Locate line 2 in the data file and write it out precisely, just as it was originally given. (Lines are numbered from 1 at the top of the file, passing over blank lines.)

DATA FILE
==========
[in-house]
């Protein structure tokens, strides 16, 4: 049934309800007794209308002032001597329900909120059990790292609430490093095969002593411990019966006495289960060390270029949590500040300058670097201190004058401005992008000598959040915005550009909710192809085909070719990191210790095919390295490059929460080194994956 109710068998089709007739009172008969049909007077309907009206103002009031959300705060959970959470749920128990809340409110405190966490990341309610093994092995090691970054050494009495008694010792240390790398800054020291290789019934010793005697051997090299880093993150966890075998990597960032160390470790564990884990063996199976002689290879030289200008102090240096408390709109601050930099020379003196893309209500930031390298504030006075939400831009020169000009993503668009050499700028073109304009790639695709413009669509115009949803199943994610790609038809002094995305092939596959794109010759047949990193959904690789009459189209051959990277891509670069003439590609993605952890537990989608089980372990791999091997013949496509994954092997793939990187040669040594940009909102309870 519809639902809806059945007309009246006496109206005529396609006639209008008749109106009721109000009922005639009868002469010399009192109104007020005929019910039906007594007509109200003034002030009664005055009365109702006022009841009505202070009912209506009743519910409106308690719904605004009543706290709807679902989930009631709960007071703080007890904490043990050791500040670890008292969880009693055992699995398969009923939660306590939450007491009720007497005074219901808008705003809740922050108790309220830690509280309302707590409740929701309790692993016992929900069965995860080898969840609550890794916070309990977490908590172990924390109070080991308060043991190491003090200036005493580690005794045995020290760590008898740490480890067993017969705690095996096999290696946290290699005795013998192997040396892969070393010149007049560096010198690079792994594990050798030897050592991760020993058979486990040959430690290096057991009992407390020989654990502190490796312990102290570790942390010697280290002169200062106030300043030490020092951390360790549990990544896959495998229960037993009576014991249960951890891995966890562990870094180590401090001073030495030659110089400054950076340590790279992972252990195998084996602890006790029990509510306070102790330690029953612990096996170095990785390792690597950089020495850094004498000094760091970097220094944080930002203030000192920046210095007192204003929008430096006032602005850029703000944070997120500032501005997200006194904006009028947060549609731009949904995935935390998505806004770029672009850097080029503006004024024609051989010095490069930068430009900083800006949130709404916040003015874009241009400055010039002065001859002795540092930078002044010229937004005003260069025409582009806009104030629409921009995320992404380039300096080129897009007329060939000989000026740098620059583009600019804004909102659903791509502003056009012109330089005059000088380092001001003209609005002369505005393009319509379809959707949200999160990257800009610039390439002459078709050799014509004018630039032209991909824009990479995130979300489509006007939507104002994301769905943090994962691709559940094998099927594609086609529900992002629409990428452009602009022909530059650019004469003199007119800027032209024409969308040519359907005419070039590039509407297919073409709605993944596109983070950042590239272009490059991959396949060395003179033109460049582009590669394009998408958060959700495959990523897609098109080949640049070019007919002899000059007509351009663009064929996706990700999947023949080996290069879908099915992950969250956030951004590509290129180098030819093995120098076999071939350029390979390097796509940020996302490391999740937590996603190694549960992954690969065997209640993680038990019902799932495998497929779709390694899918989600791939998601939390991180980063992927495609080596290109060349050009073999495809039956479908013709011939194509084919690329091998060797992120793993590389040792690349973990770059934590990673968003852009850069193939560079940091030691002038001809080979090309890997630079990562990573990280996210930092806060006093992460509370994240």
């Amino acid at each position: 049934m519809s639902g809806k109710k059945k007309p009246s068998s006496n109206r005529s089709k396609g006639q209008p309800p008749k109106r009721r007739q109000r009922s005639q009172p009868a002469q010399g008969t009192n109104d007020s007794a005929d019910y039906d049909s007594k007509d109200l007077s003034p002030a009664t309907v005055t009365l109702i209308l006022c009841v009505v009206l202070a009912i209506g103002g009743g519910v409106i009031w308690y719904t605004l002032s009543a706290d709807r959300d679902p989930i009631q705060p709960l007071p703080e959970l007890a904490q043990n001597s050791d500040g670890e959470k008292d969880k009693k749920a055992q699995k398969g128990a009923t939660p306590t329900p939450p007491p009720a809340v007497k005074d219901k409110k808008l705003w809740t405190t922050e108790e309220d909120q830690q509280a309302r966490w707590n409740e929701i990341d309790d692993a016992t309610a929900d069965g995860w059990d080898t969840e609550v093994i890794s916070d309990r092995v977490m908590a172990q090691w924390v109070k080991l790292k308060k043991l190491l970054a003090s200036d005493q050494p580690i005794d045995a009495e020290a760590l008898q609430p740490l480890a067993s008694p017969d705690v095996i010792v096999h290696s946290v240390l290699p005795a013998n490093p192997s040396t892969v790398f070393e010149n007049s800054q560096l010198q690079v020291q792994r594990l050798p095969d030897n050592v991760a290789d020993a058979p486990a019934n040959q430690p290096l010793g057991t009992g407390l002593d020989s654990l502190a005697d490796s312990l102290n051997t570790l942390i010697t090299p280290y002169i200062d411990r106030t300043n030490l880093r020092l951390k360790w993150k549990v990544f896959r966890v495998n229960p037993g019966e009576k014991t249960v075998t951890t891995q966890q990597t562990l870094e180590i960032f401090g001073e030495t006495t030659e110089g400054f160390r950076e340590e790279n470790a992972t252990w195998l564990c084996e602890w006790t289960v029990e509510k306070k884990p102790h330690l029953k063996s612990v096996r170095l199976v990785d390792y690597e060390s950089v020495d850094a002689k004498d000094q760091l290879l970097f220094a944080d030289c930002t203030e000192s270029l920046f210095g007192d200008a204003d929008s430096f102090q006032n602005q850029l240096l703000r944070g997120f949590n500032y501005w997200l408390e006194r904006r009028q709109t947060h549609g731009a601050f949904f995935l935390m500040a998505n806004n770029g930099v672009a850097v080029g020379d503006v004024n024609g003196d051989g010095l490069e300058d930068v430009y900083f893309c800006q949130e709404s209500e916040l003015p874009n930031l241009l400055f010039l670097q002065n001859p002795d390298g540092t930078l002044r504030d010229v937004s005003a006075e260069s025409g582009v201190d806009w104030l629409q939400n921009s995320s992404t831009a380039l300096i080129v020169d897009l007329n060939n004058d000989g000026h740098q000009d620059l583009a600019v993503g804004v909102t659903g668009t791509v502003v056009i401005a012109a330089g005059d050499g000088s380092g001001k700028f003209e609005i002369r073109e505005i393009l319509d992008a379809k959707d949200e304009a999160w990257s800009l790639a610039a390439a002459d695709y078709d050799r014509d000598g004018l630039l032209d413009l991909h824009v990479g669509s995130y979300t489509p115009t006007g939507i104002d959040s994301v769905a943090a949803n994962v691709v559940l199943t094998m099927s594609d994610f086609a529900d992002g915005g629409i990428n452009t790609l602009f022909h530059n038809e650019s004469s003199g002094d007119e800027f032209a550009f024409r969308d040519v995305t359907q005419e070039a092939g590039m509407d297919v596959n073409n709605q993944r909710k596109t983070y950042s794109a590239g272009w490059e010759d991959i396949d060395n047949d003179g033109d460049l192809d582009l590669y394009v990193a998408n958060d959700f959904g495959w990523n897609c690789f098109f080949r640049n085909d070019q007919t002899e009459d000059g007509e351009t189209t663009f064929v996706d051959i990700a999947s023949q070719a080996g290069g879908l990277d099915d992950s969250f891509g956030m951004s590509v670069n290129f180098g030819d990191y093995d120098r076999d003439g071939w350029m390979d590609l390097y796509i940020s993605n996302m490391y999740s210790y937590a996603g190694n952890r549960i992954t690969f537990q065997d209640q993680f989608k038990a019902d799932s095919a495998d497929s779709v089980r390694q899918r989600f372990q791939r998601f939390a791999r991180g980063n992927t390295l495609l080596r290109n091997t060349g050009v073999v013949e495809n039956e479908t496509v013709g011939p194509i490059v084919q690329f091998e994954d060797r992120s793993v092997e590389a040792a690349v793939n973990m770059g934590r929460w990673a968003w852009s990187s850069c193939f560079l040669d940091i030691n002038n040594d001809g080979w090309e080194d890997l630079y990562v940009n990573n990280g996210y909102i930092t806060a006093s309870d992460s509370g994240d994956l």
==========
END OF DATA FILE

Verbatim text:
């Protein structure tokens, strides 16, 4: 049934309800007794209308002032001597329900909120059990790292609430490093095969002593411990019966006495289960060390270029949590500040300058670097201190004058401005992008000598959040915005550009909710192809085909070719990191210790095919390295490059929460080194994956 109710068998089709007739009172008969049909007077309907009206103002009031959300705060959970959470749920128990809340409110405190966490990341309610093994092995090691970054050494009495008694010792240390790398800054020291290789019934010793005697051997090299880093993150966890075998990597960032160390470790564990884990063996199976002689290879030289200008102090240096408390709109601050930099020379003196893309209500930031390298504030006075939400831009020169000009993503668009050499700028073109304009790639695709413009669509115009949803199943994610790609038809002094995305092939596959794109010759047949990193959904690789009459189209051959990277891509670069003439590609993605952890537990989608089980372990791999091997013949496509994954092997793939990187040669040594940009909102309870 519809639902809806059945007309009246006496109206005529396609006639209008008749109106009721109000009922005639009868002469010399009192109104007020005929019910039906007594007509109200003034002030009664005055009365109702006022009841009505202070009912209506009743519910409106308690719904605004009543706290709807679902989930009631709960007071703080007890904490043990050791500040670890008292969880009693055992699995398969009923939660306590939450007491009720007497005074219901808008705003809740922050108790309220830690509280309302707590409740929701309790692993016992929900069965995860080898969840609550890794916070309990977490908590172990924390109070080991308060043991190491003090200036005493580690005794045995020290760590008898740490480890067993017969705690095996096999290696946290290699005795013998192997040396892969070393010149007049560096010198690079792994594990050798030897050592991760020993058979486990040959430690290096057991009992407390020989654990502190490796312990102290570790942390010697280290002169200062106030300043030490020092951390360790549990990544896959495998229960037993009576014991249960951890891995966890562990870094180590401090001073030495030659110089400054950076340590790279992972252990195998084996602890006790029990509510306070102790330690029953612990096996170095990785390792690597950089020495850094004498000094760091970097220094944080930002203030000192920046210095007192204003929008430096006032602005850029703000944070997120500032501005997200006194904006009028947060549609731009949904995935935390998505806004770029672009850097080029503006004024024609051989010095490069930068430009900083800006949130709404916040003015874009241009400055010039002065001859002795540092930078002044010229937004005003260069025409582009806009104030629409921009995320992404380039300096080129897009007329060939000989000026740098620059583009600019804004909102659903791509502003056009012109330089005059000088380092001001003209609005002369505005393009319509379809959707949200999160990257800009610039390439002459078709050799014509004018630039032209991909824009990479995130979300489509006007939507104002994301769905943090994962691709559940094998099927594609086609529900992002629409990428452009602009022909530059650019004469003199007119800027032209024409969308040519359907005419070039590039509407297919073409709605993944596109983070950042590239272009490059991959396949060395003179033109460049582009590669394009998408958060959700495959990523897609098109080949640049070019007919002899000059007509351009663009064929996706990700999947023949080996290069879908099915992950969250956030951004590509290129180098030819093995120098076999071939350029390979390097796509940020996302490391999740937590996603190694549960992954690969065997209640993680038990019902799932495998497929779709390694899918989600791939998601939390991180980063992927495609080596290109060349050009073999495809039956479908013709011939194509084919690329091998060797992120793993590389040792690349973990770059934590990673968003852009850069193939560079940091030691002038001809080979090309890997630079990562990573990280996210930092806060006093992460509370994240």